In my opinion, Jeep should include a 3-inch lift and 33-inch tires in the Rubicon option package. After all, the package already includes a heavier-duty transfer case with a 4:1 low range, heavier-duty Dana 44 differentials with 4.11:1 gears, selectable lockers, and a front sway bar that can be disconnected on the fly from the driver's seat. So why not include even larger tires and a lift, as well? (Actually, now that I think about it, the Mopar Jeep option package includes a dealer-installed lift and taller tires, so it's a good start for Jeep.)
People who are buying Jeeps for the occasional ski trip, a backcountry picnic or having "the Jeep look" can be satisfied with a Sport or an X model, but those of us who enjoy Jeeping the way it's meant to be enjoyed, want a Rubicon. And most of us will raise and re-tire our Rubicons sooner or later.
This was Robert Foster's thinking when he decided to reward himself with a 2008 Rubicon Unlimited. Having served three tours in Iraq as a U.S. Naval chief medical corpsman in combat with the Marines, Robert wanted to explore and camp in the backcountry without anyone shooting at him for a change. The maroon four-door JK in these photos was just the thing to allow that—except for the scraping, screeching, and sliding over the Arizona rocks that he experienced on any trail rated higher than a 3 on a scale of 5.
Frustrated at not being able to take the trails he really wanted to see — and having a rather restricted budget — forced Robert to explore the Internet instead of the more technical trails. With criteria that included price, quality, warranty, and ease of installation, Robert eventually discovered Daystar (also located in Arizona, which saved on the shipping charges, too) at www.daystarweb.com.
For a bit of background here, Daystar's lift kits combine the same technology found in the company's leveling kits but with the addition of a rear lift and four Scorpion shock absorbers. According to factory literature, Daystar was the first to enter the leveling kit market in 1995. Although many companies have entered the market since, Daystar's lift and leveling kits offer many advantages that the others cannot.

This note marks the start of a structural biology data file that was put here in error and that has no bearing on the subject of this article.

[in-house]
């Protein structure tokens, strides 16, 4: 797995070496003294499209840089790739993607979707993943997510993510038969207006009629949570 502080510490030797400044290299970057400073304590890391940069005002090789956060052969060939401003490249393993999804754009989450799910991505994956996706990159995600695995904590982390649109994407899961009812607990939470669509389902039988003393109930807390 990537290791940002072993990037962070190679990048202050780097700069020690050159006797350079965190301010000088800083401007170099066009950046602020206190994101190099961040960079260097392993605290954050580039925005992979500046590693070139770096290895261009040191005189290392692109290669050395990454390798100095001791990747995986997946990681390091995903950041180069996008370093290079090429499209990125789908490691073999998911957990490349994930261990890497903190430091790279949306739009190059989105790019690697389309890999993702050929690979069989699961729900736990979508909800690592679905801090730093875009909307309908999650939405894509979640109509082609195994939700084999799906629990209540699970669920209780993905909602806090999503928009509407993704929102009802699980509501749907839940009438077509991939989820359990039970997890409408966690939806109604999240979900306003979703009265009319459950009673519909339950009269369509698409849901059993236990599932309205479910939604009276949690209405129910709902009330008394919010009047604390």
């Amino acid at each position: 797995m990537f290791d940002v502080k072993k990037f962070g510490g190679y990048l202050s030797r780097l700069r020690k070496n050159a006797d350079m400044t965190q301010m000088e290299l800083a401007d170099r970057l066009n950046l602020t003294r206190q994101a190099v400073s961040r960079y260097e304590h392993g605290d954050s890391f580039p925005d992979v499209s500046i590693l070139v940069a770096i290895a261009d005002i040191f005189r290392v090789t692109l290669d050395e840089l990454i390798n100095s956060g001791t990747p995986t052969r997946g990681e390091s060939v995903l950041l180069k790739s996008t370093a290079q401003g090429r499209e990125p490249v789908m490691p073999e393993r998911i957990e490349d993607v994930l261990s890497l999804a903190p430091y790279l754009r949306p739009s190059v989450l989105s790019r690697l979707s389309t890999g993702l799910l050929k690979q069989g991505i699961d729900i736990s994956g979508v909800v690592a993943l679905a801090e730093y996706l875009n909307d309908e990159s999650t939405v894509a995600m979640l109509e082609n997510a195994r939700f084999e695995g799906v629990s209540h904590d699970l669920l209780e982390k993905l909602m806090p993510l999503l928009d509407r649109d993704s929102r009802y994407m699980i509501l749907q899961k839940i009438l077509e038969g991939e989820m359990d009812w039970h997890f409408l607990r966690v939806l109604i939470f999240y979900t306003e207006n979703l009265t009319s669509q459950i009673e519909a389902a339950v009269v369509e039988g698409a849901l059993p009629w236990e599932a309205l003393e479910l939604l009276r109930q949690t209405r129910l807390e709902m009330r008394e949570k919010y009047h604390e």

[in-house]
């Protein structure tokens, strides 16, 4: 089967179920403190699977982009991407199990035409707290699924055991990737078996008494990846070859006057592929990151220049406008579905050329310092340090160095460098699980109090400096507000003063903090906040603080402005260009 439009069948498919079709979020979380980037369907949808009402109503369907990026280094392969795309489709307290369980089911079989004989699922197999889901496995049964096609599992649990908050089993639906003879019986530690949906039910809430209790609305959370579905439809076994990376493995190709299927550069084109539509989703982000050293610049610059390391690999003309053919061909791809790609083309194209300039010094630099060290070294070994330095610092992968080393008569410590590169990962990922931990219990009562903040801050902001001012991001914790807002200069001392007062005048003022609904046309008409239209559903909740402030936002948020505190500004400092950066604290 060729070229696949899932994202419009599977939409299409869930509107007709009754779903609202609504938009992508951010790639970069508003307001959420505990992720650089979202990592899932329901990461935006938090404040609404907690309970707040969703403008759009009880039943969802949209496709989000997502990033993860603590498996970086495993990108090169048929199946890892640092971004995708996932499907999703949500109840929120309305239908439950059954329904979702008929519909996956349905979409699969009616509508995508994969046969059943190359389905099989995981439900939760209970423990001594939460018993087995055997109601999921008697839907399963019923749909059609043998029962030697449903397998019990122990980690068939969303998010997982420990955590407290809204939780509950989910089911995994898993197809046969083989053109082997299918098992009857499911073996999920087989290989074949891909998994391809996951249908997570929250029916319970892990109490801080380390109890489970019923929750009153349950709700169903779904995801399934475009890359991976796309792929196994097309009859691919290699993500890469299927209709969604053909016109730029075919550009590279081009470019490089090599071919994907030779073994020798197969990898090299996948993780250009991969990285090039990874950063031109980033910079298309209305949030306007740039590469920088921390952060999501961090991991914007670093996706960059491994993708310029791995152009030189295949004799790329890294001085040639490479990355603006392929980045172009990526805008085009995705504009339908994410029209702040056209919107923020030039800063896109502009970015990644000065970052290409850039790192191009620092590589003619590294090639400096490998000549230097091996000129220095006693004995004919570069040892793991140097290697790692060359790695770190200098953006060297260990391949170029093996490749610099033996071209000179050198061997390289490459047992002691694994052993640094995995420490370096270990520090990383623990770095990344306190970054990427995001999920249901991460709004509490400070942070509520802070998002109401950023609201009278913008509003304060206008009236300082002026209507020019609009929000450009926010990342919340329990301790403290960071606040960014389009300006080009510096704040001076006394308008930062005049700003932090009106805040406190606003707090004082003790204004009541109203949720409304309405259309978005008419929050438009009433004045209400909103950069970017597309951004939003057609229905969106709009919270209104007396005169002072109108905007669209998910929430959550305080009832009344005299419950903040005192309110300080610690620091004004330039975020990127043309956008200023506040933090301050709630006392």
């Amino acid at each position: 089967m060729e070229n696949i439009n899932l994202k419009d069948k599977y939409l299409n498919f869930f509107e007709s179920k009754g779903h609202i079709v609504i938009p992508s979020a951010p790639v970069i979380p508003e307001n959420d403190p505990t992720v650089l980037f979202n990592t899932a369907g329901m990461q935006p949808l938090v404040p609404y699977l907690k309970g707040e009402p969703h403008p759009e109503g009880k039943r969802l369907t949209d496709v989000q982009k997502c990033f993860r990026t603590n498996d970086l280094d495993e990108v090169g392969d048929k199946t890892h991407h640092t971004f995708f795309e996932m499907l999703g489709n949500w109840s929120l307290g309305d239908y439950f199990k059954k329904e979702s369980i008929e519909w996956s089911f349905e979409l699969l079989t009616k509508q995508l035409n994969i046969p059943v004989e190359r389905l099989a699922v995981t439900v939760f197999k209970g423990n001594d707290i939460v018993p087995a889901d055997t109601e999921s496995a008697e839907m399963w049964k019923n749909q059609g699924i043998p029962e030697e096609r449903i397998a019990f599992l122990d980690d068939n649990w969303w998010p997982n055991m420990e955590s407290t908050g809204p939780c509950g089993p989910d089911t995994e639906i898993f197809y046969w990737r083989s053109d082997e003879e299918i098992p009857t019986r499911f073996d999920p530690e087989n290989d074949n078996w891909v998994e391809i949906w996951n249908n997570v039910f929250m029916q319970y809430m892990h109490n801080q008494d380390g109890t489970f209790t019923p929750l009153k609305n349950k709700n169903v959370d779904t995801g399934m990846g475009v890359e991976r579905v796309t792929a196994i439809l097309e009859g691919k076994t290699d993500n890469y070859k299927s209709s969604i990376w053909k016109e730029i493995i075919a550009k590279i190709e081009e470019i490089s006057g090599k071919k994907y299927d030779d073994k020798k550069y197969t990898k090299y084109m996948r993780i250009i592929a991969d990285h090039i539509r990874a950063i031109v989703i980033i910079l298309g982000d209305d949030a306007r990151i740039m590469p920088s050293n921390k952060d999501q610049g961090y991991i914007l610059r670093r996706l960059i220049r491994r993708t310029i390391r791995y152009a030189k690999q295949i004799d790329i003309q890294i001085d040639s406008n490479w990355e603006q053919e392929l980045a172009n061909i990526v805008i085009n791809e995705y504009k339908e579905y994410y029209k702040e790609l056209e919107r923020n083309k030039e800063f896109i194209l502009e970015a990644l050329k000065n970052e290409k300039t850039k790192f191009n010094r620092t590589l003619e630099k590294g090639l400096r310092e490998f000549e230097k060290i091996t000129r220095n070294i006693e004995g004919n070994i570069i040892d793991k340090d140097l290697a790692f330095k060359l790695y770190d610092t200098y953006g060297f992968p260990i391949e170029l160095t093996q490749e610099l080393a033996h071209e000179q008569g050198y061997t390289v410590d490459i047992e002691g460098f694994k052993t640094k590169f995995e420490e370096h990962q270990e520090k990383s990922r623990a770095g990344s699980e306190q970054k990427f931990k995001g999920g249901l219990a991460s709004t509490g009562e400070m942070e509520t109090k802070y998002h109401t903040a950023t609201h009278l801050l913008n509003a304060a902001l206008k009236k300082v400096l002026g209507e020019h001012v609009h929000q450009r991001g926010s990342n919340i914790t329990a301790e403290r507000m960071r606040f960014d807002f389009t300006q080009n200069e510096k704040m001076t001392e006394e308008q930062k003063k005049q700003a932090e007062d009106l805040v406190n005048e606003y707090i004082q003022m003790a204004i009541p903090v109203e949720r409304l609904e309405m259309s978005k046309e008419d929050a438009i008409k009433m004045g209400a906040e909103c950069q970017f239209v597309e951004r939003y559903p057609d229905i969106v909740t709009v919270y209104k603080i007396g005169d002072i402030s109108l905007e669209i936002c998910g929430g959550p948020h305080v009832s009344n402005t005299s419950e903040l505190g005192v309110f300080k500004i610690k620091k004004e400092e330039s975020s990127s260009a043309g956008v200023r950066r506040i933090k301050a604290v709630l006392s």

For one, there's no metal-on-metal contact — Daystar uses polyurethane material in its kits to act as an insulator. It absorbs the noise, vibration, and harmonics that come from the suspension and avoids transmitting them to the passenger compartment (if you take apart any factory suspension, you'll find rubber, polyurethane, and often both). Daystar also offers a lifetime warranty with its kits. In the unlikely event you experience a problem with a Daystar kit; they'll take care of it.
All of Daystar's lift and leveling kits are manufactured at its manufacturing facility in Phoenix, Arizona. In-house manufacturing ensures a high level of quality control, and Daystar has an ISO9001 certification.
The JK kit does not preload the factory coil springs, so factory ride quality is maintained, and installation requires only simple hand tools. The Daystar JK kit works within Jeep's original suspension design, meaning that it works within the factory's design parameters to achieve an increase in ride height. Also, additional modifications that add complexity and expense to the kit are not necessary. Everything you need is included in the kit and nothing you don't.
Daystar's instructions are top-notch and include a listing of the tools you'll need to perform all the tasks. We found, however, that a second floor jack really helped with raising and lowering the axles during the installation while the Jeep was supported with jack stands. You may require some pry bars and very large screwdrivers, as well.
Using the Jeep's original equipment (OE) coil springs along with the Daystar 3-inch-thick polyurethane spacers for the increase in height, we expected the ride to be exactly like that of the original Rubicon. However, we were pleasantly surprised to feel the Jeep actually has a better off-road ride after the lift kit installation than before. There's no change in the on-road ride that we could notice. Other than the taller, heavier-duty (and heavier) LT285/75R17 Toyo Open Country M/T tires ("285" translates to approximately a 34-inch diameter), the only change to the OE suspension are the longer Daystar Scorpion shocks.
Once we completed the installation and took a test drive to settle all the components into place, we measured the Jeep's increased height. Here are the changes in inches: LF - 22/27; RF - 22/26-3/4; LR - 28-3/4/32; RR - 28-1/4/32. So, the Daystar 3-inch lift kit and Toyo 34-inch tires raised the Jeep 4 to 5 inches.
It was time to explore Lost Canyon, which is an excellent trail near Kingman, Arizona. The shocks seemed softer initially (so the smaller bumps and ruts aren't felt as much as before) and then they dampened down on the bigger dips, rocks, and ridges in a progressively stiffer manner. The scraping and screeching have been greatly reduced (almost completely eliminated on all but 5-rated trails) by the 3-inch lift and taller Toyo tires. And the Toyo tires really grip the terrain, allowing the Rubicon's lockers to take it over the most technical trails in northern Arizona.
Once the JK had traveled 200 miles on the new Daystar lift kit, all of the suspension component bolts were re-torqued and an alignment job was completed. Additionally, the speedometer was corrected with an AEV ProCal module. Check out the photos and captions for the installation details.